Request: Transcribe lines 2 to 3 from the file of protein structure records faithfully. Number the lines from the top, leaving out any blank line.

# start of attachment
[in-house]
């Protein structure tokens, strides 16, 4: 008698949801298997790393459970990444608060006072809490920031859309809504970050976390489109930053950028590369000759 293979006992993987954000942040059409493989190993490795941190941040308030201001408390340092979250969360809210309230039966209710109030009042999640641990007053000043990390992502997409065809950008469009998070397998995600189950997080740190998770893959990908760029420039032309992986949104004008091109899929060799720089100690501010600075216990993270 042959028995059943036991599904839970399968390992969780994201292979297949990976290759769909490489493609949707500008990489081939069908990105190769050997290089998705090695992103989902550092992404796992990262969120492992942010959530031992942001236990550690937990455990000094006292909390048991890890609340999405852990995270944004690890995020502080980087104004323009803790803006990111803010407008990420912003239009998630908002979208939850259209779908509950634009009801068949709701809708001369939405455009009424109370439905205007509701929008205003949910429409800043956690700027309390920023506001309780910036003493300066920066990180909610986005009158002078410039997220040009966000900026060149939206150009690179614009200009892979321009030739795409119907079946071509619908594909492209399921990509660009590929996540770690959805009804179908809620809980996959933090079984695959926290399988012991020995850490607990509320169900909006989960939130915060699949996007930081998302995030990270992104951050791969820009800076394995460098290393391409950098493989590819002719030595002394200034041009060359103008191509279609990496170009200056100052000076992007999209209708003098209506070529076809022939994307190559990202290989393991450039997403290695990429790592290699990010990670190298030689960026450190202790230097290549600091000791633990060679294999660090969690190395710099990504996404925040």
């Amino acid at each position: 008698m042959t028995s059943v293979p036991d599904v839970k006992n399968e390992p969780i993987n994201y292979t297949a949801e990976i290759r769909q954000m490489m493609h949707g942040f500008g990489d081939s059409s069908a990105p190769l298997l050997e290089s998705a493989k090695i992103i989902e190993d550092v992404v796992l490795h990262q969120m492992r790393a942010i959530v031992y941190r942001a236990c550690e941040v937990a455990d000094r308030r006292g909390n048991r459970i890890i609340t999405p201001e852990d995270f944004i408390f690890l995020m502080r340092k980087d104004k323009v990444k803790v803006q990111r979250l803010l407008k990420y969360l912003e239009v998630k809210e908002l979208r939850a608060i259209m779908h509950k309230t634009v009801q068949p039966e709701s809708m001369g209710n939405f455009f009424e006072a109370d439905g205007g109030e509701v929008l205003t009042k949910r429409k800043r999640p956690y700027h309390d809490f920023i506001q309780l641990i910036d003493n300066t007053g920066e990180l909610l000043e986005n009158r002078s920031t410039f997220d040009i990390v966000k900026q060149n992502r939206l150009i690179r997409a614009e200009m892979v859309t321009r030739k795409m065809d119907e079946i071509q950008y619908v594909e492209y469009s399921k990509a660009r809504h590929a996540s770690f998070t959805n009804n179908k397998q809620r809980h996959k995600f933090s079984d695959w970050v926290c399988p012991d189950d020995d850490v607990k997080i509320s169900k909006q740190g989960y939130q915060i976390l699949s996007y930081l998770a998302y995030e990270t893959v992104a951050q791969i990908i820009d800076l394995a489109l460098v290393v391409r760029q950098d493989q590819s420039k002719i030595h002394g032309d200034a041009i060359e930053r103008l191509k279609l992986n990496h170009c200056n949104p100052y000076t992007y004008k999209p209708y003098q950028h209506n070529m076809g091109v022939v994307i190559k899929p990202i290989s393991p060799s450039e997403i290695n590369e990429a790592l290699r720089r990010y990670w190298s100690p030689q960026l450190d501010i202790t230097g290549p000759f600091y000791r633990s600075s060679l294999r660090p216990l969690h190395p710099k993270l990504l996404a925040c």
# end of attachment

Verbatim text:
């Protein structure tokens, strides 16, 4: 008698949801298997790393459970990444608060006072809490920031859309809504970050976390489109930053950028590369000759 293979006992993987954000942040059409493989190993490795941190941040308030201001408390340092979250969360809210309230039966209710109030009042999640641990007053000043990390992502997409065809950008469009998070397998995600189950997080740190998770893959990908760029420039032309992986949104004008091109899929060799720089100690501010600075216990993270 042959028995059943036991599904839970399968390992969780994201292979297949990976290759769909490489493609949707500008990489081939069908990105190769050997290089998705090695992103989902550092992404796992990262969120492992942010959530031992942001236990550690937990455990000094006292909390048991890890609340999405852990995270944004690890995020502080980087104004323009803790803006990111803010407008990420912003239009998630908002979208939850259209779908509950634009009801068949709701809708001369939405455009009424109370439905205007509701929008205003949910429409800043956690700027309390920023506001309780910036003493300066920066990180909610986005009158002078410039997220040009966000900026060149939206150009690179614009200009892979321009030739795409119907079946071509619908594909492209399921990509660009590929996540770690959805009804179908809620809980996959933090079984695959926290399988012991020995850490607990509320169900909006989960939130915060699949996007930081998302995030990270992104951050791969820009800076394995460098290393391409950098493989590819002719030595002394200034041009060359103008191509279609990496170009200056100052000076992007999209209708003098209506070529076809022939994307190559990202290989393991450039997403290695990429790592290699990010990670190298030689960026450190202790230097290549600091000791633990060679294999660090969690190395710099990504996404925040």
């Amino acid at each position: 008698m042959t028995s059943v293979p036991d599904v839970k006992n399968e390992p969780i993987n994201y292979t297949a949801e990976i290759r769909q954000m490489m493609h949707g942040f500008g990489d081939s059409s069908a990105p190769l298997l050997e290089s998705a493989k090695i992103i989902e190993d550092v992404v796992l490795h990262q969120m492992r790393a942010i959530v031992y941190r942001a236990c550690e941040v937990a455990d000094r308030r006292g909390n048991r459970i890890i609340t999405p201001e852990d995270f944004i408390f690890l995020m502080r340092k980087d104004k323009v990444k803790v803006q990111r979250l803010l407008k990420y969360l912003e239009v998630k809210e908002l979208r939850a608060i259209m779908h509950k309230t634009v009801q068949p039966e709701s809708m001369g209710n939405f455009f009424e006072a109370d439905g205007g109030e509701v929008l205003t009042k949910r429409k800043r999640p956690y700027h309390d809490f920023i506001q309780l641990i910036d003493n300066t007053g920066e990180l909610l000043e986005n009158r002078s920031t410039f997220d040009i990390v966000k900026q060149n992502r939206l150009i690179r997409a614009e200009m892979v859309t321009r030739k795409m065809d119907e079946i071509q950008y619908v594909e492209y469009s399921k990509a660009r809504h590929a996540s770690f998070t959805n009804n179908k397998q809620r809980h996959k995600f933090s079984d695959w970050v926290c399988p012991d189950d020995d850490v607990k997080i509320s169900k909006q740190g989960y939130q915060i976390l699949s996007y930081l998770a998302y995030e990270t893959v992104a951050q791969i990908i820009d800076l394995a489109l460098v290393v391409r760029q950098d493989q590819s420039k002719i030595h002394g032309d200034a041009i060359e930053r103008l191509k279609l992986n990496h170009c200056n949104p100052y000076t992007y004008k999209p209708y003098q950028h209506n070529m076809g091109v022939v994307i190559k899929p990202i290989s393991p060799s450039e997403i290695n590369e990429a790592l290699r720089r990010y990670w190298s100690p030689q960026l450190d501010i202790t230097g290549p000759f600091y000791r633990s600075s060679l294999r660090p216990l969690h190395p710099k993270l990504l996404a925040c």